I’ve seen these devices in several newer US hotels, e.g., Homewood Suites in Philadelphia. Some link all systems to inserting the card, but I noticed that one hotel (I forget which) had changed its setup so that A/C did switch on/off with the card, but limited lighting could remain on (perhaps for safety), when the card was removed.

  7. Lyn Corum says:

    I saw them in one hotel in a small town in Guatamala in December 2012.

  8. Azmat says:

    I guess the point is key or NOT key master switch, the point is attitude. We in the US are just not accepting of ANY inconvenience in our set ways; it just takes small behavioral changes to make huge energy savings .. I know people in the cold of winter get up and open ALL windows while it is snowing outside to ‘freshen up’ the house, and then turn the heater up full blast, ‘just because’ they did that when the lived in the tropics.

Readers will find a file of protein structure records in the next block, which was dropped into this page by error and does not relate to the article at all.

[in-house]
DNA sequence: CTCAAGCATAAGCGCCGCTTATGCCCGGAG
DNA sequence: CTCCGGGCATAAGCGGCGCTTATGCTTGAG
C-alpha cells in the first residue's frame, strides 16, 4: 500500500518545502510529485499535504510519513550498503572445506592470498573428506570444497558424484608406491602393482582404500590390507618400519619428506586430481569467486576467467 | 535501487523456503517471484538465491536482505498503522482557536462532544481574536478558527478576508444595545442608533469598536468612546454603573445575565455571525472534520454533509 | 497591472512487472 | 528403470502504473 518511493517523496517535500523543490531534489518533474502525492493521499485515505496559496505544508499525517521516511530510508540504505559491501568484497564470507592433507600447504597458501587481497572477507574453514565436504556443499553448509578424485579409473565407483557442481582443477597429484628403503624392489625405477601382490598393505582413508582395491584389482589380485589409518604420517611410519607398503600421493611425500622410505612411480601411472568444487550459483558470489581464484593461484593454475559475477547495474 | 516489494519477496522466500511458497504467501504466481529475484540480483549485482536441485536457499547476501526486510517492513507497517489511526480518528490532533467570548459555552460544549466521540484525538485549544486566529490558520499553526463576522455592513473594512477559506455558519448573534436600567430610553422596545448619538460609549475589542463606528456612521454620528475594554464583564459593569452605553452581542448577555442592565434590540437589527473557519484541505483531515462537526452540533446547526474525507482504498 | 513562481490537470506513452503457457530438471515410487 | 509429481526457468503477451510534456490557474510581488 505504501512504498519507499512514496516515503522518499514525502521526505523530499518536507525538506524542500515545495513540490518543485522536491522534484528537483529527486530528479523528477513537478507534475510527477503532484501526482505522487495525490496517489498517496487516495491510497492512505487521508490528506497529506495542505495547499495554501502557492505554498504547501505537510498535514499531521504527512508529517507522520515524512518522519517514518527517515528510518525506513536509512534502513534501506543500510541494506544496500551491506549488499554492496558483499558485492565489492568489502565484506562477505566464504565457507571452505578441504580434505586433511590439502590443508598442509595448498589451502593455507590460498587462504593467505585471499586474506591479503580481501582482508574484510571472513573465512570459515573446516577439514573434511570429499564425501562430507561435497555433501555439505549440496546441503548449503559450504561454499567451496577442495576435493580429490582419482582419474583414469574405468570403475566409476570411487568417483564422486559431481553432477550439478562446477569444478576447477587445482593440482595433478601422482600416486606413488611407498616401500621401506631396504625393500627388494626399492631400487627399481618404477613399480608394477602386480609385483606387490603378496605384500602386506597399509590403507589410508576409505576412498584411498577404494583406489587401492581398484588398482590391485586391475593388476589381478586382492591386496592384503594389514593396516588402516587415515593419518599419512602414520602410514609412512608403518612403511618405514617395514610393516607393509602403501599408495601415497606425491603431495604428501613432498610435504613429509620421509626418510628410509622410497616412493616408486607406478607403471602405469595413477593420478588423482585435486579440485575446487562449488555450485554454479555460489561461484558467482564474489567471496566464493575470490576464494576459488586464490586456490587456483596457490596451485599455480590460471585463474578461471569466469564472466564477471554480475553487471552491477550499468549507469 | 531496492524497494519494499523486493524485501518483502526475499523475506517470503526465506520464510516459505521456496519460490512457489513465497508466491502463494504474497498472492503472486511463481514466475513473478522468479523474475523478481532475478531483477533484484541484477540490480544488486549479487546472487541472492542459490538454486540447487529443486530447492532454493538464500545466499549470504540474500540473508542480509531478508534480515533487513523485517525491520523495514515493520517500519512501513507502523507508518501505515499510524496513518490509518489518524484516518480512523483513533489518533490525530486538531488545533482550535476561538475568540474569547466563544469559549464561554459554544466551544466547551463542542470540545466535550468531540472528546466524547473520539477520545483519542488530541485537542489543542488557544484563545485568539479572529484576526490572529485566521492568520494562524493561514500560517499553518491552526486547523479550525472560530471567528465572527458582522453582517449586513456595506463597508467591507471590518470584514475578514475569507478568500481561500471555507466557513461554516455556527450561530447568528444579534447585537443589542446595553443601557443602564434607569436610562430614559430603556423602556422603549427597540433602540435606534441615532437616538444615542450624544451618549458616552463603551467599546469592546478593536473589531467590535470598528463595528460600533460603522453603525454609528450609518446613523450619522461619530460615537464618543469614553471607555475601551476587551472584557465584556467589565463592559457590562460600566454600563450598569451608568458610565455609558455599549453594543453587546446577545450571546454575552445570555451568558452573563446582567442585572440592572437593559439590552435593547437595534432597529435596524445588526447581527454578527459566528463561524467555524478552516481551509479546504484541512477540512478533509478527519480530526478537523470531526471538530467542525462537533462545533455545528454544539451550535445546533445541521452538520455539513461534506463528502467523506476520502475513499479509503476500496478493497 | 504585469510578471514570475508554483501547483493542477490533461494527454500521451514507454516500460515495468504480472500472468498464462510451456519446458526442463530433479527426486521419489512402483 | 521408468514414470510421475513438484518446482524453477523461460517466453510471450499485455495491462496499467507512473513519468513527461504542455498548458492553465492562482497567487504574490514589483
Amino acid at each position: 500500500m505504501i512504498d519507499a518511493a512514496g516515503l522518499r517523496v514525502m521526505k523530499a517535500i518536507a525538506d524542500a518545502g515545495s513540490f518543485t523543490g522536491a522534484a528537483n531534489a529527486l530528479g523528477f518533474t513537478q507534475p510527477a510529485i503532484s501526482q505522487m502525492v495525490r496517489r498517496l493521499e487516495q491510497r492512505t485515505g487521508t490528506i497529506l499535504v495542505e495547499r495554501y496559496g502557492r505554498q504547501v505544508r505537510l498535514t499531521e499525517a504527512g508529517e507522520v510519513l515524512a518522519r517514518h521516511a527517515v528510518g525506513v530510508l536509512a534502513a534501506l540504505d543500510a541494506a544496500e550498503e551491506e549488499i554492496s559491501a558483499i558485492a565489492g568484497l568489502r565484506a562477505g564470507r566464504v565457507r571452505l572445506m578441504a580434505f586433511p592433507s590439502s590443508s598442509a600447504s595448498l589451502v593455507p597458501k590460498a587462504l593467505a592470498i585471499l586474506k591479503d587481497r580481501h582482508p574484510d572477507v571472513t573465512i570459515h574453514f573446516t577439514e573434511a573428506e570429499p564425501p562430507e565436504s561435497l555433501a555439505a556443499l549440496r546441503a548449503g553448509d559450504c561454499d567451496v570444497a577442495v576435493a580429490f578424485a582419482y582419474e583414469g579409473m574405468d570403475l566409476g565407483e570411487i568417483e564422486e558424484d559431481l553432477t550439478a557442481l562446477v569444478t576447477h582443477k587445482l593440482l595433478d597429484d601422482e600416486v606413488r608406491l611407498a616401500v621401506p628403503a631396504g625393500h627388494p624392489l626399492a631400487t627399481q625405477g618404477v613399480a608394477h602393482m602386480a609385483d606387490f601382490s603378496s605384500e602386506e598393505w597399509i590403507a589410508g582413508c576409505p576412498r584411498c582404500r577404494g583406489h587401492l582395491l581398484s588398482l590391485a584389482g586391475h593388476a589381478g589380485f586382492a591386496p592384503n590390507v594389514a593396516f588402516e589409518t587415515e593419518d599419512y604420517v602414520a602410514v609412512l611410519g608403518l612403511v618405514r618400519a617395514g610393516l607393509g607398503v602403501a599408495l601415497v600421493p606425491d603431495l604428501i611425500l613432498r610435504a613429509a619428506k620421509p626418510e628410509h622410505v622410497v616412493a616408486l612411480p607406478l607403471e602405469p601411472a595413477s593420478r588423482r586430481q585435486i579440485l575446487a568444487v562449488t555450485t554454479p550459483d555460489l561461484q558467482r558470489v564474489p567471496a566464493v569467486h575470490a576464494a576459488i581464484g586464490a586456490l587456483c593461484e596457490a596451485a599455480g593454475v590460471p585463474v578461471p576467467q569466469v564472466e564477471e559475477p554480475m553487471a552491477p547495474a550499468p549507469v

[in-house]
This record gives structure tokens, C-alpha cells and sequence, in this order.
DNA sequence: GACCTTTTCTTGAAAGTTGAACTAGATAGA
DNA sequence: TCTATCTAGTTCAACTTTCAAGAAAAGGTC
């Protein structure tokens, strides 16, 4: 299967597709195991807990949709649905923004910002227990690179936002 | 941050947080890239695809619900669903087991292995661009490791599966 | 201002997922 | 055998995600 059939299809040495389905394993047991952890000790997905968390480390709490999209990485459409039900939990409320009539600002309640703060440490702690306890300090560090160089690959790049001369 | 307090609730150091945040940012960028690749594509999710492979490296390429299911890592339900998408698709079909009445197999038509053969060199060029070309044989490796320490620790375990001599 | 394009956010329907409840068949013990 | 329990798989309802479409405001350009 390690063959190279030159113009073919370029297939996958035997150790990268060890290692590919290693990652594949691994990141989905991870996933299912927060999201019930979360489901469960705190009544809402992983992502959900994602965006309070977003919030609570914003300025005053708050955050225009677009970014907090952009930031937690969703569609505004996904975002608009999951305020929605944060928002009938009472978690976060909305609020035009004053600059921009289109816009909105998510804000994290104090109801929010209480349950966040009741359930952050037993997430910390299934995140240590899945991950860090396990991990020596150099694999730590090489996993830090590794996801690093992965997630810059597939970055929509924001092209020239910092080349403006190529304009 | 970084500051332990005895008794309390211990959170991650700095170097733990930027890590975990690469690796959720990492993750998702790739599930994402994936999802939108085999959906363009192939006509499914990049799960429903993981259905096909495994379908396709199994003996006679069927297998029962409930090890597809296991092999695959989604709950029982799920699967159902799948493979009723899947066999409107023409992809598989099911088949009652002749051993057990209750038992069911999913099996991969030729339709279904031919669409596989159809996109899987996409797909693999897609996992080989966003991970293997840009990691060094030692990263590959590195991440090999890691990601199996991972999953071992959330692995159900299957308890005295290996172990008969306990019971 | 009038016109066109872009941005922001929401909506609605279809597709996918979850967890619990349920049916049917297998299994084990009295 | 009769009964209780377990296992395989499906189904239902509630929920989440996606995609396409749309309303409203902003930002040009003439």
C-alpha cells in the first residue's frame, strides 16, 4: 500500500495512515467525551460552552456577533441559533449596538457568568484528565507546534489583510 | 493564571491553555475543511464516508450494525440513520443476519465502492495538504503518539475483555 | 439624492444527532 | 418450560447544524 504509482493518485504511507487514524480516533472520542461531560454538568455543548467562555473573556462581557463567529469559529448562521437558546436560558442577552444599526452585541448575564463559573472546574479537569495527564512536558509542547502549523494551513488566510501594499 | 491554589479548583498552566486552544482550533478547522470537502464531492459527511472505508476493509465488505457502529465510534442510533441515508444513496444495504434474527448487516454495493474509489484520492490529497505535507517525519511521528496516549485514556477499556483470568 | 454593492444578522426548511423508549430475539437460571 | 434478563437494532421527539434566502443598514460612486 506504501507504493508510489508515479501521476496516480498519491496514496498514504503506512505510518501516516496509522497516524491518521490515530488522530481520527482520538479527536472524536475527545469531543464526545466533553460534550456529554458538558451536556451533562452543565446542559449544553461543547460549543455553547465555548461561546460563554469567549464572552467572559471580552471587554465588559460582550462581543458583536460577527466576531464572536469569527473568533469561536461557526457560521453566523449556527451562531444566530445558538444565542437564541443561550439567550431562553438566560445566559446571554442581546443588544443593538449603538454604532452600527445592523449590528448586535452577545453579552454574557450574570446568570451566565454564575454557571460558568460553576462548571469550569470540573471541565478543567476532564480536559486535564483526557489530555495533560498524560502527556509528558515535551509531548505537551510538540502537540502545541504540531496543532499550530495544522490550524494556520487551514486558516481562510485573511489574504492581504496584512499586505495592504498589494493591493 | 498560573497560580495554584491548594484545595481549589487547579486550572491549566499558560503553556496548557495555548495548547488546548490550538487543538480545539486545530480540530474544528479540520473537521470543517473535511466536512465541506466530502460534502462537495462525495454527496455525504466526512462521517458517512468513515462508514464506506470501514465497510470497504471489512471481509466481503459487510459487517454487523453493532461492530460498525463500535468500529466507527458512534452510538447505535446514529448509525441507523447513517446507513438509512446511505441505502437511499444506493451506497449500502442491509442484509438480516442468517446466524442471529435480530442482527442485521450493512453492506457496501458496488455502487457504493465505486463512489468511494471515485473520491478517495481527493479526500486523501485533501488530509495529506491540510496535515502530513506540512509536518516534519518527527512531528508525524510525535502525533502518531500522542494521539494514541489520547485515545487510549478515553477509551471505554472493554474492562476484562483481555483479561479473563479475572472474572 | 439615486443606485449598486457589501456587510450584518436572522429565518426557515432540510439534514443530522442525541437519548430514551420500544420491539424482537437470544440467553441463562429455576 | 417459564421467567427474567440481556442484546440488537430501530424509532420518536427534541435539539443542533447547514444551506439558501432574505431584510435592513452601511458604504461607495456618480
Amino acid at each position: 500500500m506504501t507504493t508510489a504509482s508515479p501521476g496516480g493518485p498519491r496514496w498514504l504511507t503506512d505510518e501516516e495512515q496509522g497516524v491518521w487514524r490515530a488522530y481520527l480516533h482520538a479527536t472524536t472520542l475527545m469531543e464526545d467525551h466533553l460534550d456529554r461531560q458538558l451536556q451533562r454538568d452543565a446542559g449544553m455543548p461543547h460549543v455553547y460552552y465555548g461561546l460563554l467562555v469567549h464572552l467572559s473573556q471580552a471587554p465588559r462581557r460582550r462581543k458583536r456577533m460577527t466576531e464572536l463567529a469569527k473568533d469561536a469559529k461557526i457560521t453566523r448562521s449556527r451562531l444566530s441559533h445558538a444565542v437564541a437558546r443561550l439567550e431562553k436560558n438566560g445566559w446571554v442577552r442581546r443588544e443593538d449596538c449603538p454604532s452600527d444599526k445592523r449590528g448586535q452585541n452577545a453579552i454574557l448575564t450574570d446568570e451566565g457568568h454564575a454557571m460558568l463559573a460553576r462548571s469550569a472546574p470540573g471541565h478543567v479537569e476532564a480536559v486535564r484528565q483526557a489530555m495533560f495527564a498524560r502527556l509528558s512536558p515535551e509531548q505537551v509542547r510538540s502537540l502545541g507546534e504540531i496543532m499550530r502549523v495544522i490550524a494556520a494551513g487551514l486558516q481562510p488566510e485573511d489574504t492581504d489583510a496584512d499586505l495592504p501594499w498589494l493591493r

9. Mike says:

    Like others concerning the in room switch that is activated by the card key, I haven’t seen this in US hotel rooms. I first saw this in mainland China in 1990. The key switch served two purposes in hotel that were frequented by foreigners. It may have had an energy saving role in 1990, but I think the biggest reason was surveillance to tell the front desk if someone was in the room. In 1990, my luggage was regularly searched when I was out of my hotel room. I knew this because of the tell tails I put into my suitcase. In 1990, hotels and quest houses frequented by only Chinese didn’t have card keys switches. Now virtually all Chinese hotels have them. There are ways of getting around the surveillance side of the card key system.